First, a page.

It turns out that all over the disrupted and evolving retail sector, companies are rethinking the mantra that the future is digital, and are pouring money into actual brick-and-mortar stores. 

Three blocks west of Tiffany’s flagship store is the new 47,000 sq. ft. Nordstrom‘s Men’s Store with a full store opening next door. And, Target has committed $7 billion to upgrade operations, and while the Minneapolis retailer hasn’t disclosed how much of that will go to improving physical locations, a spokeswoman said stores are an “incredibly important linchpin.”

Why? Because the bulk of America’s retail is still done the old-fashioned way, in stores…

{An “Apocalypse” is an event involving destruction on a catastrophic scale. Whereas “evolution” is the development of something, especially from a simple to a more complex form.}

For legacy companies facing disruption, corporate innovation won’t be enough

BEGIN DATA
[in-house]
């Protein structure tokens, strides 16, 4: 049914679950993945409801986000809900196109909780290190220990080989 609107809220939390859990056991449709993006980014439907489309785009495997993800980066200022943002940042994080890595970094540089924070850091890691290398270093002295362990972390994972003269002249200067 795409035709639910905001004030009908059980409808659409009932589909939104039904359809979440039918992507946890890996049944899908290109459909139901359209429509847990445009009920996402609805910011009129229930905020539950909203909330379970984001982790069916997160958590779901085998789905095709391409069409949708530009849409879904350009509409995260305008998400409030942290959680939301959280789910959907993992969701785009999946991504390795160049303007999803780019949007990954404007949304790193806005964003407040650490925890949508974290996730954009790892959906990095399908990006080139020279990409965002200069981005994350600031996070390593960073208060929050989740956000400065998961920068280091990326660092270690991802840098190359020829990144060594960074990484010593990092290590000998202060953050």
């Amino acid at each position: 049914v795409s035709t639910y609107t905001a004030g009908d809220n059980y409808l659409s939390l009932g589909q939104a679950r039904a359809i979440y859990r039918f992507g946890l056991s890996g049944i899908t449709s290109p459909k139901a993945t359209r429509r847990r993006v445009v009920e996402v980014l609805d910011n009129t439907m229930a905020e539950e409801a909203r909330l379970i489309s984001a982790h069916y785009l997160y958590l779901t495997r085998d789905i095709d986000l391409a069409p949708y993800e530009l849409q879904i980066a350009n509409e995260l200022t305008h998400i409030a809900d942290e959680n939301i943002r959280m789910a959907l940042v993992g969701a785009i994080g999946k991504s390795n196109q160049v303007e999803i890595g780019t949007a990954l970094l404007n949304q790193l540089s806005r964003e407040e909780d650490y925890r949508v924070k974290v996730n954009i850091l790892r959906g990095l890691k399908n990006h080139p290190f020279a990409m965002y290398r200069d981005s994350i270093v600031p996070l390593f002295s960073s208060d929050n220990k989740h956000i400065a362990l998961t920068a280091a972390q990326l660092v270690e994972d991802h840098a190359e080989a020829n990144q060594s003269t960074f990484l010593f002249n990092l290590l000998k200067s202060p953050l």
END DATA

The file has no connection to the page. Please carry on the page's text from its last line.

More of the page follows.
Today corporate innovation is all the rage. Large companies host accelerators, launch internal startups, and court potential startup partners in a quest to harness young companies’ innovativeness and energy for themselves.

But large legacy companies shouldn’t throw the baby out with the bathwater by neglecting their core business and assuming it has minimal room to grow.

In this article, I will detail how our company, Randa Accessories, grew from 25 to 50 percent market share in several categories and channels by focusing on its core business and adjacent “bridge” categories, and offer some takeaways for other businesses based on that experience. (I will also describe how Randa launched its own successful internal startups — I’m not saying corporate innovation isn’t useful, just that it needs to be one part of a broader strategy to excel.)

First, a little about Randa. You many not know our name, but you know our products. Our products are available under 50 brands, and are sold at over 20,000 points of sale, and millions of digital touch points.